ABC Home is launching an Africa promotion on Thursday. The event, which runs through the holiday season, spotlights about $1 million worth of Congolese raffia wraps, indigo textiles from Mali, Rwandan pottery and other indigenous, handmade and sustainable merchandise, as well as organizations dedicated to healing the economic and social ills of the continent.
This story first appeared in the November 12, 2008 issue of WWD. Subscribe Today.
The promotion, themed “Power to Women: Our Most Precious Resource,” will donate 5 percent of sales to three organizations: V-day, which provides refuge for survivors of war and sexual violence; the Batonga Foundation, a provider of secondary school and higher education to girls, and the Green Belt Movement, a grassroots effort that began in Kenya to reduce global warming and employs women who plant trees.
“ABC is not about charity,” said Paulette Cole, chief executive officer and creative director of ABC Home, on Broadway and 19th Street in Manhattan. “We provide the tools to fish, rather than the fish.
“We are using commerce to influence the economy [of Africa] and enable consumers to make more significant spending choices,” she said. “This is anything but empty consumerism.”
The African imports will be cross-merchandised primarily on the first and second floors of the store, with some goods also featured on the third floor. In the past, ABC has focused on different “micro-stories” that support African causes, but this is the first time a broader approach to the continent has been taken. “With this campaign, we are trying to initiate real consciousness,” Cole said. She further described the purpose as “illuminating Africa as a nexus point of healing in the effort to transform our world.”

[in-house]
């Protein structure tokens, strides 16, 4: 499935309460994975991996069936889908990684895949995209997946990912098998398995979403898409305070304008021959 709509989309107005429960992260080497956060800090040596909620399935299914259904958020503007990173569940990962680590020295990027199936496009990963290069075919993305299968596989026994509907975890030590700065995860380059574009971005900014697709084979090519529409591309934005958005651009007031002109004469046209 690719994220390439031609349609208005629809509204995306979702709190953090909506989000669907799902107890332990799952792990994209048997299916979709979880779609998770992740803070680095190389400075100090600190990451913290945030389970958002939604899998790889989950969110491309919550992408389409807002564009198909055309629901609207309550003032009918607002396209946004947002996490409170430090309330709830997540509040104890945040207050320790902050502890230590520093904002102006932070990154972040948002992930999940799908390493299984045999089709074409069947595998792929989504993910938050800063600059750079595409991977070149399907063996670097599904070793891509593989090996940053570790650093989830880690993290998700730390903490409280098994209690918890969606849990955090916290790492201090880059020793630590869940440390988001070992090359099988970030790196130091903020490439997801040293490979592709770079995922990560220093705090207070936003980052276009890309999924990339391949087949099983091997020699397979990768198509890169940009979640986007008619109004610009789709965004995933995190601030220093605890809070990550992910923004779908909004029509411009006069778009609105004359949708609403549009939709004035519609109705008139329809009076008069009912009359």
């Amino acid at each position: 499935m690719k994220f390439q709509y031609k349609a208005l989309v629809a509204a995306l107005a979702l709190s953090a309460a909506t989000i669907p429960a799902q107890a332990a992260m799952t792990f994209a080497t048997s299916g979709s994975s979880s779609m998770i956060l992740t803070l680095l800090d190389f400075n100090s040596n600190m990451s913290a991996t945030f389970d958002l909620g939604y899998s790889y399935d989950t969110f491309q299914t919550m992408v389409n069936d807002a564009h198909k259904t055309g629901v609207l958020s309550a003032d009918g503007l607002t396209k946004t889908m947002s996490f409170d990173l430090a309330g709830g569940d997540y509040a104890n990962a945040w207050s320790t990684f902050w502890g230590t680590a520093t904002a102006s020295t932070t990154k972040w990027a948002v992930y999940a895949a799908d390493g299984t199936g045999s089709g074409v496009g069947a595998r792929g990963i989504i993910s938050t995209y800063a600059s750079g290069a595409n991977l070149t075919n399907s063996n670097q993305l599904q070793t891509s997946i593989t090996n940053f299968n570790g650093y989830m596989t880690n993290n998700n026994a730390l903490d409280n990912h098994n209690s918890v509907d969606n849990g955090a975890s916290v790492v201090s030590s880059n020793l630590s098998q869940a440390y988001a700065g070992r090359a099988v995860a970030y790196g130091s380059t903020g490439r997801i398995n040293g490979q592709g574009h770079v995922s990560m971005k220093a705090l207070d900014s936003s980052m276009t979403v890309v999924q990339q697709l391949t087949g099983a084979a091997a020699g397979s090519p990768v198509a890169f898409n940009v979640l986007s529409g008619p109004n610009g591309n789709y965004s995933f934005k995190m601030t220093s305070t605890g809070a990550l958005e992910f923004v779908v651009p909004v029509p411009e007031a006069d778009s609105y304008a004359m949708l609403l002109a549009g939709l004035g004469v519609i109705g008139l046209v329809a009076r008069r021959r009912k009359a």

The promotion reflects ABC’s strategy of cause-related merchandising whether it involves environmentally sound products that support Earth Day, imports that support endangered indigenous species from different parts of the world, or safe beauty products that underscore cancer awareness. Typically, the store stages a few such events each year.
Aside from Mali, Congo and Rwanda, there are products from South Africa, Kenya, Tanzania, Nigeria, Ethiopia and Morocco. “So much of it is one-of-a-kind merchandise,” Cole said. “Very little of what you find here is distributed in other stores.”
In addition, for the first time, mannequins from the Phansi museum in Durban, South Africa, are on display outside that country. Each is dressed in traditional ceremonial costume representing diverse regions of South Africa. Also featured will be demonstrations by artisans and a speaker series.